In a company limited by shares, a director who does anything for his or herself, or on behalf of another person, within the scope of the company’s business shall explain to the shareholders’ meeting the essential contents of such an action and secure shareholders’ approval. The shareholders’ meeting should be attended by a majority of shareholders who represent at least two-thirds of the total number of outstanding shares.
In addition, according to the Ministry of Economic Affairs, the non-competition obligation of directors and managerial officers does not apply to a director or managerial officer who is employed by parallel subsidiaries that are wholly owned by the same parent company, or by a subsidiary and a sub-subsidiary that are wholly owned by the same parent company.
For example, company A owns 100% of the shareholding of company B and company C, while company C owns 100% of the shareholding of company D. If a person acts as a director or managerial officer of all four companies at the same time, since the interests of the four companies are the same, the director or managerial officer’s employment at those companies does not constitute competition.
In addition to non-competition, a director has an obligation to abstain from and shall inform the company of possible conflicts of interest, including:
- In principle, a director shall not buy or sell, lend or lease, or do any juristic act vis-à-vis the company on their own account or behalf of another; that is, a director shall not represent his or herself and the company at the same time. In a limited company, the company shall be represented by other shareholders. In a company limited by shares, the company shall be represented by a supervisor.
- In a company limited by shares, if a director has a personal interest regarding a proposal of the board of directors, the director shall explain the key aspects of such personal interest to the board and shall abstain from voting on such a proposal, and shall not vote on behalf of other directors.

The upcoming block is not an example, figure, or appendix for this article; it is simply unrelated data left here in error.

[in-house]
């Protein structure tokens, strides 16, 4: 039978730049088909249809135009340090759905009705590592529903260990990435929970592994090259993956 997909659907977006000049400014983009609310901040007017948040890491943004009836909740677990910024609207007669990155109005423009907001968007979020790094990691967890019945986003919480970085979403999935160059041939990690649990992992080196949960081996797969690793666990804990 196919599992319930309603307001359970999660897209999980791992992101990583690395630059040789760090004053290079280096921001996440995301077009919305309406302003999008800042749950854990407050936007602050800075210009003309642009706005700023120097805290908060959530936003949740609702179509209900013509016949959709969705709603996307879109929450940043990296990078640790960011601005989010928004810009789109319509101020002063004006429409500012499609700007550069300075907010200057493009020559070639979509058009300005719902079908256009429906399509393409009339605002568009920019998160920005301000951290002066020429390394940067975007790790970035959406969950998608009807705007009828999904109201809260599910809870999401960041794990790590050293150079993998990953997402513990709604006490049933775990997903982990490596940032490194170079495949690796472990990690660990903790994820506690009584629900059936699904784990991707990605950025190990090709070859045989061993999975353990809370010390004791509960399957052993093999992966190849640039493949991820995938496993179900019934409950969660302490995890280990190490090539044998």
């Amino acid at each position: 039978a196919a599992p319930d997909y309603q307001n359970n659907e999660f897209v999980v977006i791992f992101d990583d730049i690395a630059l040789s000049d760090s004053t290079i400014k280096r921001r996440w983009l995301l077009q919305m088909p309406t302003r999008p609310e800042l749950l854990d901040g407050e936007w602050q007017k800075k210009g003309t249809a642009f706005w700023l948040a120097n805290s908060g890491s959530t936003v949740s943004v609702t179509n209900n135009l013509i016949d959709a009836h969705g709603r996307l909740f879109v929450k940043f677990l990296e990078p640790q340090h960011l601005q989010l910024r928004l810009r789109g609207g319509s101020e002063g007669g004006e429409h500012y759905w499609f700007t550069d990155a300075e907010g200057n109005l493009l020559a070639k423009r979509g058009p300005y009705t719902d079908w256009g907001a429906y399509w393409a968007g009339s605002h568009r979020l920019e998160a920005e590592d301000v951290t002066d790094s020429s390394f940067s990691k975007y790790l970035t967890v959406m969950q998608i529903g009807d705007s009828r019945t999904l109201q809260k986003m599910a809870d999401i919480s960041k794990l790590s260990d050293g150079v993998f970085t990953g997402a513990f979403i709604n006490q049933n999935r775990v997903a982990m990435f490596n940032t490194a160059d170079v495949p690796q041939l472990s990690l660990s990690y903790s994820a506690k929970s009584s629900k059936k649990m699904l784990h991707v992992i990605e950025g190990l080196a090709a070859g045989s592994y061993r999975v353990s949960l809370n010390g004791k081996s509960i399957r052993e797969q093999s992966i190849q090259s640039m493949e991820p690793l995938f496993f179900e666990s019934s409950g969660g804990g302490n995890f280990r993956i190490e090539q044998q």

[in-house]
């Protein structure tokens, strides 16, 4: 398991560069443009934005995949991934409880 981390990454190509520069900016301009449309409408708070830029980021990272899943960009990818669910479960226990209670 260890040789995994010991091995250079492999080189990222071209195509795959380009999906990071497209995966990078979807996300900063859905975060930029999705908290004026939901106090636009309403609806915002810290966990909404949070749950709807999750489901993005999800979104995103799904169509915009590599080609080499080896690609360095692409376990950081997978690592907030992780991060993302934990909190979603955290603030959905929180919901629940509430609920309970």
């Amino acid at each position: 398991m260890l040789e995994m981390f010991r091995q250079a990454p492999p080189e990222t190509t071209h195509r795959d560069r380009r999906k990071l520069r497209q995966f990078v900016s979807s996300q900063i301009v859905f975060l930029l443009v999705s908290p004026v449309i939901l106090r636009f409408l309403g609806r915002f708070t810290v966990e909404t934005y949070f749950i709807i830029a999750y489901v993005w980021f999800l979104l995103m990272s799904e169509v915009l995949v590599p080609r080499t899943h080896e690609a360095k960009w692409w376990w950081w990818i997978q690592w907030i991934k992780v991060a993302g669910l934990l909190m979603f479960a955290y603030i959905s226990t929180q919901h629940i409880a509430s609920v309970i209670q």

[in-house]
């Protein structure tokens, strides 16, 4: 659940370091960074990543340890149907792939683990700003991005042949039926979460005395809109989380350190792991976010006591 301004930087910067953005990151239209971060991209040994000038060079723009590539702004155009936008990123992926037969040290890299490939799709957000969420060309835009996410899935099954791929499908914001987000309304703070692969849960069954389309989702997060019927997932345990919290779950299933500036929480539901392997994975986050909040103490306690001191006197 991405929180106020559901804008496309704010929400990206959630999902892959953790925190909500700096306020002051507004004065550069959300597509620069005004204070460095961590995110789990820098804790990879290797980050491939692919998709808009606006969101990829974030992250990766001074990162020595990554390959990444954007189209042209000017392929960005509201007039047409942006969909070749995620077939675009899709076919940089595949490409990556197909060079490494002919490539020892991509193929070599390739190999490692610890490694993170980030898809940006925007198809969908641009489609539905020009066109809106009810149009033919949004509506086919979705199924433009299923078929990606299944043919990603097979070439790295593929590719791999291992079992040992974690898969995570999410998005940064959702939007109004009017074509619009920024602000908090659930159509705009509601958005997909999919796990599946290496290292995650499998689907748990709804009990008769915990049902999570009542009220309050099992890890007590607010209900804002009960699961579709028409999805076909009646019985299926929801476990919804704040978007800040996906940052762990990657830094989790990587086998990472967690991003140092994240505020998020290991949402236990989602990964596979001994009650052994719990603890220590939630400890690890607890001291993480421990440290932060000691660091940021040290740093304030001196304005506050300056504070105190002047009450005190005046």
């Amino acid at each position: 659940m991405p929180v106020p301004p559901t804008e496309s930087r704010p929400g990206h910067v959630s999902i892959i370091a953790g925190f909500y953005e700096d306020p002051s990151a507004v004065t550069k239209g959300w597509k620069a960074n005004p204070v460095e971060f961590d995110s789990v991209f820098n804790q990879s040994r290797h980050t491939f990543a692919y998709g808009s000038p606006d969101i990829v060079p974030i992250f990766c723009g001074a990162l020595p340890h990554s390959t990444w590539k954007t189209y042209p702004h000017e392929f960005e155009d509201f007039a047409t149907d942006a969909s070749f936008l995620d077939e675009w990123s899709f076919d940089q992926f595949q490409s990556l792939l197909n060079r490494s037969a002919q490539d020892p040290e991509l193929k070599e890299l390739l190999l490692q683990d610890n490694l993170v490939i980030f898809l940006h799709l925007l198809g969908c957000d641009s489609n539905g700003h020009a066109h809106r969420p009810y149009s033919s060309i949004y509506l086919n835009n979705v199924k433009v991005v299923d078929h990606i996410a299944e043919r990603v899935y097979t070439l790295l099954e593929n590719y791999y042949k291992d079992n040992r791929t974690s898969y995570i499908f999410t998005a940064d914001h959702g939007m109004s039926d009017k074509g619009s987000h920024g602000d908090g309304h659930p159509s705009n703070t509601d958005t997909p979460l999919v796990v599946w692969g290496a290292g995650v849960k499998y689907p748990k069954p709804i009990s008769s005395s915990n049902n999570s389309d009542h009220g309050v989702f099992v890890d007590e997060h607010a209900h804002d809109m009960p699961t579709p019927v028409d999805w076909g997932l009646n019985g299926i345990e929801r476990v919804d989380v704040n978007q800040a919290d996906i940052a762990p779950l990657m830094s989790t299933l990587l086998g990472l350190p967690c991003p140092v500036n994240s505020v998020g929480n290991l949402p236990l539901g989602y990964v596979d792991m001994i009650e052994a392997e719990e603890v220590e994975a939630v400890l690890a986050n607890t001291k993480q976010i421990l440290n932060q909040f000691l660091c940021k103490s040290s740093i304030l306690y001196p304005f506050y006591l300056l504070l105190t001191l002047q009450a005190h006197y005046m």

SPECIAL SHAREHOLDER LIABILITY
Besides directors and managerial officers, the Company Act provides special liability for shareholders and non-directors who de facto control the company.
The parent company should pay attention to the following circumstances:
- In principle, shareholders’ liability to the company shall be limited to the extent of the capital contributed by each of them. However, if a shareholder abuses the company’s status as a legal entity and causes the company to bear specific debts and to be apparently difficult for the company to pay such debts, and if such abuse is severe, the shareholder shall, if necessary, be liable for the debts.
- A non-director who de facto conducts business of a director or de facto controls the management of personnel, financial or business operations of the company and de facto instructs a director to conduct business shall be liable for the civil, criminal and administrative liabilities as a director in the act.
If a director or managerial officer is not regularly present in Taiwan to manage and operate the Taiwan subsidiary directly, it would be difficult for the director or managerial officer to discover the issue when employees cause the company to violate the law or damage the company’s interests.
However, a director or managerial officer eventually needs to bear the above-mentioned liabilities as a responsible person of the company for the acts of the law-breaking employees.
Understanding the liabilities of a responsible person of a company is essential to appoint suitable personnel to management positions. Japanese companies that intend to invest or have invested in Taiwan should establish an effective control system for their directors and managerial officers in performing their duties.
The companies should also provide educational training on regulations related to Taiwan’s Company Act and regularly review or appoint external entities to audit their operations, so that risks to the directors, managerial officers and the parent company may be reduced.